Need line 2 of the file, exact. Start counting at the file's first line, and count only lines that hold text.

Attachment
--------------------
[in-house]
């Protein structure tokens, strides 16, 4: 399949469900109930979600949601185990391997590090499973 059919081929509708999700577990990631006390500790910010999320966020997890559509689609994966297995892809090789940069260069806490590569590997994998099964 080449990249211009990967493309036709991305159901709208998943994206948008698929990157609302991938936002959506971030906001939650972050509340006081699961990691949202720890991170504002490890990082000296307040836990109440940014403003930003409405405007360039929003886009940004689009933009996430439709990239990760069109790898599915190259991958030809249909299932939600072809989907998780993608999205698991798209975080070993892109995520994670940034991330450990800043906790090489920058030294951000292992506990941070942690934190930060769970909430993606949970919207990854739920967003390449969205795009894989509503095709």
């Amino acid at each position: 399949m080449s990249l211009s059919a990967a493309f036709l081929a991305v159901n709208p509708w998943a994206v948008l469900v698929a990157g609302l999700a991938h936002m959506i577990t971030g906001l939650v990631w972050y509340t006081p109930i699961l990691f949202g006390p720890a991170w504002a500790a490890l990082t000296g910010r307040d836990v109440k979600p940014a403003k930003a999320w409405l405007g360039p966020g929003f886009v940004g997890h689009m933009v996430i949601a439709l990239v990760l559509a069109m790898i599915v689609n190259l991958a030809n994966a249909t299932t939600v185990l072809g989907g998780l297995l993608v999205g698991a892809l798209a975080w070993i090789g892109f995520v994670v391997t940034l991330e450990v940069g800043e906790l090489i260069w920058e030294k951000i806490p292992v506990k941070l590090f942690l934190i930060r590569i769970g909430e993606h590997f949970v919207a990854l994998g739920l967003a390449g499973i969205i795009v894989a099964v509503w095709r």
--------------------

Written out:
């Protein structure tokens, strides 16, 4: 399949469900109930979600949601185990391997590090499973 059919081929509708999700577990990631006390500790910010999320966020997890559509689609994966297995892809090789940069260069806490590569590997994998099964 080449990249211009990967493309036709991305159901709208998943994206948008698929990157609302991938936002959506971030906001939650972050509340006081699961990691949202720890991170504002490890990082000296307040836990109440940014403003930003409405405007360039929003886009940004689009933009996430439709990239990760069109790898599915190259991958030809249909299932939600072809989907998780993608999205698991798209975080070993892109995520994670940034991330450990800043906790090489920058030294951000292992506990941070942690934190930060769970909430993606949970919207990854739920967003390449969205795009894989509503095709």